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10 Discoveries In Amber That Change Our View Of Prehistory
Millions of years ago, trees oozed resin that captured anything it touched. Resin-turned-gemstone, amber is a timeless preservative allowing snapshots of prehistoric moments. Plants and animals look as if they are sleeping, and such fresh specimens have the stark ability to change the hopes and theories commonly held about the past.
10No Jurassic Park
After trying every technology available to extract ancient bee DNA from copal (a younger version of amber), scientists have concluded that whipping up a dinosaur anytime soon is impossible—at least not from the blood-gorged-mosquito-in-amber storyline made popular by the movie Jurassic Park.
Despite using highly advanced methods, no DNA survived within the copal, and that is where all hope of creating a T-Rex dies. If the building blocks of life can’t survive in copal—which can be 60–10,600 years old—then there’s little chance it remains viable in amber, which is many millions of years older.
Nobody really knows how long DNA remains. The decay rate of DNA is still not an exact science, and a tentative theory holds that the limit is a millennium—if frozen under ideal circumstances.
9Unknown Behavior Discovered
Deep inside a piece of amber, a CT scan found something unique. An adult mayfly had a hitchhiker on its back: a tiny springtail was attached using its antennae. The 16-million-year-old pair is the first evidence of any species employing a mayfly as a ride.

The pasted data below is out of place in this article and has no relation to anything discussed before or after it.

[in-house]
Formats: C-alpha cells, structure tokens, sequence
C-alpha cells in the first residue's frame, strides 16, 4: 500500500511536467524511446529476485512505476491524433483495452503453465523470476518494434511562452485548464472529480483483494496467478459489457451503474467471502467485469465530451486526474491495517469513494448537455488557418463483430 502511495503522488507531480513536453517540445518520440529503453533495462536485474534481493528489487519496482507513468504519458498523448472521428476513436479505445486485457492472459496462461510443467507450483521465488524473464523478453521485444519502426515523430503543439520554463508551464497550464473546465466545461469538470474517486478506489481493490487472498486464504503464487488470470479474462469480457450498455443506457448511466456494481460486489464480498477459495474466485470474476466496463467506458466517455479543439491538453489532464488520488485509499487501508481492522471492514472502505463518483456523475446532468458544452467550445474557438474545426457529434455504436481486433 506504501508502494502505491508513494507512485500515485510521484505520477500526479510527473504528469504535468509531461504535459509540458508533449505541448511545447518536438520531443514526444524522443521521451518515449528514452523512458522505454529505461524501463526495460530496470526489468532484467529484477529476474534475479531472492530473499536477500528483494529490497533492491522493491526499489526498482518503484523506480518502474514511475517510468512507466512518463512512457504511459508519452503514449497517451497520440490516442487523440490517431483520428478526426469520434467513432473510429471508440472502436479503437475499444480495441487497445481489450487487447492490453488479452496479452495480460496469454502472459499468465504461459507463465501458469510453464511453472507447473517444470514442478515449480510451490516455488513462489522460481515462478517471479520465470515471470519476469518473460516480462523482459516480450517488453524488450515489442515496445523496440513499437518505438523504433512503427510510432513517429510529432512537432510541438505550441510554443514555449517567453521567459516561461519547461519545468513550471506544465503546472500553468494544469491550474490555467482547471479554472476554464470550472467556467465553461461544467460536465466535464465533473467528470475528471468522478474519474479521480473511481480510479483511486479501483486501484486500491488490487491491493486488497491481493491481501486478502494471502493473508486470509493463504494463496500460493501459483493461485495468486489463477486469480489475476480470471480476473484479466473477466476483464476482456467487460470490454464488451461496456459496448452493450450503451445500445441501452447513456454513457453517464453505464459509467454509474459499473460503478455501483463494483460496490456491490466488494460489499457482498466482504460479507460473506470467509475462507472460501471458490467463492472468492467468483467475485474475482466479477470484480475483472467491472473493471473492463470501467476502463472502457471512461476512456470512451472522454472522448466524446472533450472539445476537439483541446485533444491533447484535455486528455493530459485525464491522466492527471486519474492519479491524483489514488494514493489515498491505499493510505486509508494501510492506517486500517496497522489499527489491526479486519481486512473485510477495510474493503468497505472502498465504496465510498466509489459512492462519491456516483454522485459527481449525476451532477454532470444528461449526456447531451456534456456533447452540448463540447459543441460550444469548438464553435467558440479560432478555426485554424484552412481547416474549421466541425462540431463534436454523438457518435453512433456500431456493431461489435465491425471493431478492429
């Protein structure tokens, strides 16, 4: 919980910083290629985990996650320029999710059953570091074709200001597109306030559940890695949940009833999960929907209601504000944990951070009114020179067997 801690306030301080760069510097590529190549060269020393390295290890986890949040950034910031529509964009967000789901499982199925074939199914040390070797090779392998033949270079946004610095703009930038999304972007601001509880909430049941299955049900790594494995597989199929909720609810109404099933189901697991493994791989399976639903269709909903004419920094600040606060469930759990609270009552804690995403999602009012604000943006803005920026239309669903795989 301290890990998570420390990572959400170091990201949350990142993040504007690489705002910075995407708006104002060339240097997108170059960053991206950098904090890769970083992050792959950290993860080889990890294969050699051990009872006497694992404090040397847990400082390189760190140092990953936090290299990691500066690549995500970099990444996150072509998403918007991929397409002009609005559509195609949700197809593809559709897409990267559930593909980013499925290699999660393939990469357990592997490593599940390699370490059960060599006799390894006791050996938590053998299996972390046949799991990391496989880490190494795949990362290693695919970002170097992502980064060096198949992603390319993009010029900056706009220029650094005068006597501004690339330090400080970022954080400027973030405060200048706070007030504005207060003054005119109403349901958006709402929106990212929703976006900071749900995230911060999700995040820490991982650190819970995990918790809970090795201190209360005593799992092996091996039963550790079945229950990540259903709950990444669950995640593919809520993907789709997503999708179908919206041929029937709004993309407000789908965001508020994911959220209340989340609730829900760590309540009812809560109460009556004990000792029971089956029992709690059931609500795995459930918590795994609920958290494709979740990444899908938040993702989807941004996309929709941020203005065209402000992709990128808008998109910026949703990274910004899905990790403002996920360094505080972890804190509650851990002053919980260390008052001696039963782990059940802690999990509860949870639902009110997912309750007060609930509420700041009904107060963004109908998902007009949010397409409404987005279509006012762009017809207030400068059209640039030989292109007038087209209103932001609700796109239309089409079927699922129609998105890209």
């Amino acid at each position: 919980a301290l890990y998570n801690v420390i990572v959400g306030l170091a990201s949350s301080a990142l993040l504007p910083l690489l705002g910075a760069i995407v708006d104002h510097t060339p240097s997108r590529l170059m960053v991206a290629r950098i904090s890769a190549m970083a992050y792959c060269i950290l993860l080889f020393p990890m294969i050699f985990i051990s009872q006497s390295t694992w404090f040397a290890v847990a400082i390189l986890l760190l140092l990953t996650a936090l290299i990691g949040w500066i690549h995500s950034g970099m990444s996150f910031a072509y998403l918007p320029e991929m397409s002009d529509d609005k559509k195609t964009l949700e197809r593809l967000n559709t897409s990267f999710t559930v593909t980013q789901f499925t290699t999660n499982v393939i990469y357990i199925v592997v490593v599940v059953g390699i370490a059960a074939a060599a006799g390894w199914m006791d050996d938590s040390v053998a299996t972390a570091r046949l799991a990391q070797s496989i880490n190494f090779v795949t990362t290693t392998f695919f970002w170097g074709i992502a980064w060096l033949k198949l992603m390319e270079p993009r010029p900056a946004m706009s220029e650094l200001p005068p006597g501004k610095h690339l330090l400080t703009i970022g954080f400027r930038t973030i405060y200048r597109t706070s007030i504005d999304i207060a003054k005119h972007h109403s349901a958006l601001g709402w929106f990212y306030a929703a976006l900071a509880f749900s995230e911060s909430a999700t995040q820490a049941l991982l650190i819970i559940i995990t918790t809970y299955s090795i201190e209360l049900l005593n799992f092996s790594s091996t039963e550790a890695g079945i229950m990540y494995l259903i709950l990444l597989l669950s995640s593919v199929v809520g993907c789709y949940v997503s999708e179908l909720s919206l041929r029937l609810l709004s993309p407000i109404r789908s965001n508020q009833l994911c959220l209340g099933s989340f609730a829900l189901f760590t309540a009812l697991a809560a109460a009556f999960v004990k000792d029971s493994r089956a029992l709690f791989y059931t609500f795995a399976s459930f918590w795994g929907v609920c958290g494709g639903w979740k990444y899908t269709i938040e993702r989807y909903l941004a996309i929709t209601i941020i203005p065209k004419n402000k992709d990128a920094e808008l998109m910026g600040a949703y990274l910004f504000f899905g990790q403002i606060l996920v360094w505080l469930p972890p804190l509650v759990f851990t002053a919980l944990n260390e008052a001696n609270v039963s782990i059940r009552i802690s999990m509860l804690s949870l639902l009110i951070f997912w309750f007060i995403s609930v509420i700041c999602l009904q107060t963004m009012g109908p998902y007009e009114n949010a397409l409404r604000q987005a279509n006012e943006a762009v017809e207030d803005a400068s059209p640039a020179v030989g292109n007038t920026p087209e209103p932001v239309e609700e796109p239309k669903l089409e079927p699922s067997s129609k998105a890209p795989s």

Merging nearly 3,000 X-rays, scientists created a 3-D picture of the two creatures. This provided an accurate and pioneering way to observe the previously unknown behavior. They could safely digitally dissect and see hidden details such as the springtail trying to jump away just as the resin killed it. Because springtails are so hard to pin down, it’s very likely that this is behavior continues in modern times, just unnoticed.
Bubbles trapped in amber alerted scientists to an intriguing mystery. The ancient time capsules were collected from 16 sites across the world and had their bubbles zapped with a quadrupole mass spectrometer. The air trapped within revealed that dinosaurs breathed an atmosphere that was much richer with oxygen than today.
In the Cretaceous period, 67 million years ago, creatures snorted lungfuls of 14 percent more oxygen. When air was studied in younger amber, oxygen levels dropped gradually from the late Cretaceous to early Tertiary times—an arc that followed the demise of the dinosaurs. It’s possible that the oxygen-rich atmosphere was necessary for dinosaurs to flourish, especially the ones that weighed more than a house.
Dino herbivores might have spaced out on a psychotropic fungus. Called Palaeoclaviceps parasiticus, it’s comparable to today’s ergot, which is used to make LSD.